7 December 1939 MV Tajandoen  Netherlands 8,159 Sunk at 49°09′N 04°51′W / 49.15°N 4.85°W / 49.15; -4.85 (Tajandoen (ship))
25 March 1940 SS Britta  Denmark 1,146 Sunk at 60°00′N 04°19′W / 60°N 4.317°W / 60; -4.317 (Britta (ship))
14 June 1940 SS Balmoralwood  United Kingdom 5,834 Sunk at 50°19′N 10°28′W / 50.317°N 10.467°W / 50.317; -10.467 (Balmoralwood (ship))
21 June 1940 SS San Fernando  United Kingdom 13,056 Sunk at 50°20′N 10°24′W / 50.333°N 10.4°W / 50.333; -10.4 (San Fernando (ship))
24 June 1940 SS Cathrine  Panama 1,885 Sunk at 50°08′N 14°00′W / 50.133°N 14°W / 50.133; -14 (Cathrine (ship))
27 June 1940 SS Lenda  Norway 4,005 Sunk at 50°12′N 13°18′W / 50.2°N 13.3°W / 50.2; -13.3 (Lenda (ship))
27 June 1940 SS Leticia  Netherlands 2,580 Sunk at 50°11′N 13°15′W / 50.183°N 13.25°W / 50.183; -13.25 (Leticia (ship))
29 June 1940 SS Empire Toucan  United Kingdom 4,421 Sunk at 49°20′N 13°52′W / 49.333°N 13.867°W / 49.333; -13.867 (Empire Toucan (ship))
30 June 1940 SS Georgios Kyriakides  Greece 4,201 Sunk at 50°25′N 14°33′W / 50.417°N 14.55°W / 50.417; -14.55 (Georgios Kyriakides (ship))
2 July 1940 SS Arandora Star  United Kingdom 15,501 Sunk at 55°20′N 10°33′W / 55.333°N 10.55°W / 55.333; -10.55 (Arandora Star (ship))
2 September 1940 SS Ville de Mons  Belgium 7,463 Sunk at 58°20′N 12°00′W / 58.333°N 12°W / 58.333; -12 (Ville de Mons (ship))
4 September 1940 SS Titan  United Kingdom 9,035 Sunk at 58°14′N 15°50′W / 58.233°N 15.833°W / 58.233; -15.833 (Titan (ship))
7 September 1940 SS Neptunian  United Kingdom 5,155 Sunk at 58°27′N 17°17′W / 58.45°N 17.283°W / 58.45; -17.283 (Neptunian (ship))
7 September 1940 SS José de Larrinaga  United Kingdom 5,303 Sunk at 58°30′N 16°10′W / 58.5°N 16.167°W / 58.5; -16.167 (José de Larrinaga (ship))
7 September 1940 SS Gro  Norway 4,211 Sunk at 58°30′N 16°10′W / 58.5°N 16.167°W / 58.5; -16.167 (Gro (ship))
9 September 1940 SS Possidon  Greece 3,840 Sunk at 56°43′N 09°16′W / 56.717°N 9.267°W / 56.717; -9.267 (Possidon (ship))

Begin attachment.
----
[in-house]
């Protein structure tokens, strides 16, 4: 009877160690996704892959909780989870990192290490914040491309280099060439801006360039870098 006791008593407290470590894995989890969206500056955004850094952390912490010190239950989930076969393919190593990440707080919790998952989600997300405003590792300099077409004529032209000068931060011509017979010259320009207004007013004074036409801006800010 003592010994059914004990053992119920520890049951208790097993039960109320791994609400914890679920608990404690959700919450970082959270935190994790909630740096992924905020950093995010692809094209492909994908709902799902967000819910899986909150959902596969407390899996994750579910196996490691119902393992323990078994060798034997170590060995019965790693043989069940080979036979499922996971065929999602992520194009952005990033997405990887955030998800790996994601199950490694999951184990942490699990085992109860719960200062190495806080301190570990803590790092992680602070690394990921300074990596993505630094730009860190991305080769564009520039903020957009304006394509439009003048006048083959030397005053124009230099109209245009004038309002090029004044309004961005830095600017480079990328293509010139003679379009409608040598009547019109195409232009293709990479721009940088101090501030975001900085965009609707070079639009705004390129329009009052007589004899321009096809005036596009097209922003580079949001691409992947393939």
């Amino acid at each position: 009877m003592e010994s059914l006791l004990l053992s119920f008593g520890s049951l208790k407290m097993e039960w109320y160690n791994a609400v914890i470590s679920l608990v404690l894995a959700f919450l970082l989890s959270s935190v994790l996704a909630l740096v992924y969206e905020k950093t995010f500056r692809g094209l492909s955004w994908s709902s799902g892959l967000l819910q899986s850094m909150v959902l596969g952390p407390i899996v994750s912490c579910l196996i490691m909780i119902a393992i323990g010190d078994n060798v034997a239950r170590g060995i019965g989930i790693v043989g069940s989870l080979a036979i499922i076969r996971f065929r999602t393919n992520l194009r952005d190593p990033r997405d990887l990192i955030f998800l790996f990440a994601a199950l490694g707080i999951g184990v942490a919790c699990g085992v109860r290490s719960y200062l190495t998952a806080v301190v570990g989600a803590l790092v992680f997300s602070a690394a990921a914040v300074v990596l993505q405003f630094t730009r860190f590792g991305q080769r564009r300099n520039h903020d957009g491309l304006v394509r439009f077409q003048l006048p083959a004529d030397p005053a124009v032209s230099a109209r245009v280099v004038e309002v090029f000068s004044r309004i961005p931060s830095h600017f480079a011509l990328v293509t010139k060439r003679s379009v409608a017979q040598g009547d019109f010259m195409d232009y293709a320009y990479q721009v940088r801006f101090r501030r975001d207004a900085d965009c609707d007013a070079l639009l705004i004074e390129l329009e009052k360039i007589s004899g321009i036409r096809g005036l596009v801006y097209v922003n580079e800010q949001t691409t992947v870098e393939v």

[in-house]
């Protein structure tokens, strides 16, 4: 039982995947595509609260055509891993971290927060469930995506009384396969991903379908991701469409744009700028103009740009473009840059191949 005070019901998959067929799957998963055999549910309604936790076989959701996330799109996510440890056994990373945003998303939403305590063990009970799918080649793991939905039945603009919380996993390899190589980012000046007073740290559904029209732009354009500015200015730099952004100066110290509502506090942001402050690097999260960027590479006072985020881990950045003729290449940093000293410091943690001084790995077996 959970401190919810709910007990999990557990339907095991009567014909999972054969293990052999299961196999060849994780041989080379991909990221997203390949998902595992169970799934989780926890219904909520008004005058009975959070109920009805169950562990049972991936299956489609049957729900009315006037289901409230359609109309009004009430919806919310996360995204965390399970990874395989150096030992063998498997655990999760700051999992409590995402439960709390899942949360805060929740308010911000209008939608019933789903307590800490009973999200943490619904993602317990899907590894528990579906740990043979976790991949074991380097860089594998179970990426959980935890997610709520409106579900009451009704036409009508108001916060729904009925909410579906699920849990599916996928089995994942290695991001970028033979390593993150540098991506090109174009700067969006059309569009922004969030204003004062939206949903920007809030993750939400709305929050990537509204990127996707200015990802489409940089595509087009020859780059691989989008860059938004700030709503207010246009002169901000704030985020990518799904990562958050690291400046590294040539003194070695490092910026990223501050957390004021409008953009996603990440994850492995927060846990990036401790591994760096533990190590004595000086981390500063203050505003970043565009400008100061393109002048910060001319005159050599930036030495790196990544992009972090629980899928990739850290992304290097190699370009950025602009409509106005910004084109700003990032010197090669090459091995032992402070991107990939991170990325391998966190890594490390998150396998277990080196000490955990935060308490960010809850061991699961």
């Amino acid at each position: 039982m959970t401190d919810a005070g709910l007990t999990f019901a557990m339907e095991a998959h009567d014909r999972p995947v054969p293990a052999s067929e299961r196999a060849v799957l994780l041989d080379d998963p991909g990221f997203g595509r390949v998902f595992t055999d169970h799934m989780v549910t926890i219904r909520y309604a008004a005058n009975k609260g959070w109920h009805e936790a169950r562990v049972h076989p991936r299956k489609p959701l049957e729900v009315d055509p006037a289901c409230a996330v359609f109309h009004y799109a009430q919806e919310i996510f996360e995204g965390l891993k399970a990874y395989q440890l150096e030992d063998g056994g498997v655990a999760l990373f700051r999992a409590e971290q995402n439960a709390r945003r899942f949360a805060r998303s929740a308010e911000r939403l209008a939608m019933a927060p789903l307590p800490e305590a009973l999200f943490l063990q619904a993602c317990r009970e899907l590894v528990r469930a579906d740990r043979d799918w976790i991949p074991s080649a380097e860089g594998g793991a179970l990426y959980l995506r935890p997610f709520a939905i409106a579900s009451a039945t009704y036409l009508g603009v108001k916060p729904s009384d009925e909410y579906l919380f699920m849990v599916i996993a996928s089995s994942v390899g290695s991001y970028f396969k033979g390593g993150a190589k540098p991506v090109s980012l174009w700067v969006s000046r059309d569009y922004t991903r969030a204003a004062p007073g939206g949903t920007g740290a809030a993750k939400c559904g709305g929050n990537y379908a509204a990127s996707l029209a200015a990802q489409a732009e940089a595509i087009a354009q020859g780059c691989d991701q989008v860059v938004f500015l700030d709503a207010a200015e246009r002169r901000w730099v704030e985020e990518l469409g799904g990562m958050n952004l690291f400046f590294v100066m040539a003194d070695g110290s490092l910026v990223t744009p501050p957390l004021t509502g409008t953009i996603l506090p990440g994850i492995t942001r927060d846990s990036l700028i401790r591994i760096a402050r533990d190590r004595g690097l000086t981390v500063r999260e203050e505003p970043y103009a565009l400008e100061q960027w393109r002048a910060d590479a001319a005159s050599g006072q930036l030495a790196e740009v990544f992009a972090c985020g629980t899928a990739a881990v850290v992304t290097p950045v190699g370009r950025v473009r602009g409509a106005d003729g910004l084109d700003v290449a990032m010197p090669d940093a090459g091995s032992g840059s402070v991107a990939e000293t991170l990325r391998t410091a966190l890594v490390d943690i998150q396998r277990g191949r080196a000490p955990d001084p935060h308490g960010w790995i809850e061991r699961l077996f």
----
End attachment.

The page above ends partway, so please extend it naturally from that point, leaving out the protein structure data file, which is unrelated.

21 September 1940 SS Elmbank  United Kingdom 5,156 Damaged at 55°20′N 22°30′W / 55.333°N 22.5°W / 55.333; -22.5 (Elmbank (ship))
19 October 1940 SM Uganda  United Kingdom 4,966 Sunk at 56°35′N 17°15′W / 56.583°N 17.25°W / 56.583; -17.25 (Uganda (ship))
19 October 1940 MV Shirak  Belgium 6,023 Damaged at 57°00′N 16°53′W / 57°N 16.883°W / 57; -16.883 (Shirak (ship))
19 October 1940 SS Wandby  United Kingdom 4,947 Sunk at 56°45′N 17°07′W / 56.75°N 17.117°W / 56.75; -17.117 (Wandby (ship))
20 October 1940 SS La Estancia  United Kingdom 5,185 Sunk at 57°00′00″N 17°00′00″W / 57°N 17°W / 57; -17 (La Estancia (ship))
20 October 1940 SS Whitford Point  United Kingdom 5,026 Sunk at 56°38′N 16°00′W / 56.633°N 16°W / 56.633; -16 (Whitford Point (ship))
20 October 1940 MV Athelmonarch  United Kingdom 8,995 Damaged at 56°45′N 15°58′W / 56.75°N 15.967°W / 56.75; -15.967 (Athelmonarch (ship))
8 November 1940 MV Gonçalo Velho  Portugal 8,995 Damaged at 52°30′N 17°30′W / 52.5°N 17.5°W / 52.5; -17.5 (Gonçalo Velho (ship))
2 December 1940 SS Ville d'Arlon  Belgium 7,555 Sunk at 55°00′N 18°30′W / 55°N 18.5°W / 55; -18.5 (Ville d'Arlon (ship))
2 December 1940 MV Conch  United Kingdom 8,376 Damaged at 55°40′N 19°00′W / 55.667°N 19°W / 55.667; -19 (Conch (ship))
2 December 1940 MV Dunsley  United Kingdom 8,376 Damaged at 54°41′N 18°41′W / 54.683°N 18.683°W / 54.683; -18.683 (Dunsley (ship))
26 February 1941 SS Kasongo  Belgium 5,254 Sunk at 55°50′N 14°20′W / 55.833°N 14.333°W / 55.833; -14.333 (Kasongo (ship))
26 February 1941 MV Diala  United Kingdom 8,106 Damaged at 55°50′N 14°00′W / 55.833°N 14°W / 55.833; -14 (Diala (ship))
26 February 1941 MV Rydboholm  Sweden 3,197 Sunk at 55°32′N 14°24′W / 55.533°N 14.4°W / 55.533; -14.4 (Rydboholm (ship))
26 February 1941 MV Borgland  Norway 3,636 Sunk at 55°45′N 14°29′W / 55.75°N 14.483°W / 55.75; -14.483 (Borgland (ship))
28 February 1941 SS Holmlea  United Kingdom 4,233 Sunk at 54°24′N 17°25′W / 54.4°N 17.417°W / 54.4; -17.417 (Holmlea (ship))
7 March 1941 MV Terje Viken  United Kingdom 8,106 Damaged at 60°00′N 12°50′W / 60°N 12.833°W / 60; -12.833 (Terje Viken (ship))


References in the Wehrmachtbericht

Date Original German Wehrmachtbericht wording Direct English translation
Wednesday, 29 November 1939 Wie bereits durch Sondermeldung bekanntgegeben, ist ein britischer schwerer Kreuzer der "London" Klasse durch Kapitänleutnant Prien ostwärts der Shetland-Inseln torpediert und vernichtet worden.[20] As already announced, Kapitänleutnant Prien torpedoed and destroyed a heavy British cruiser of the "London" class east of the Shetland islands.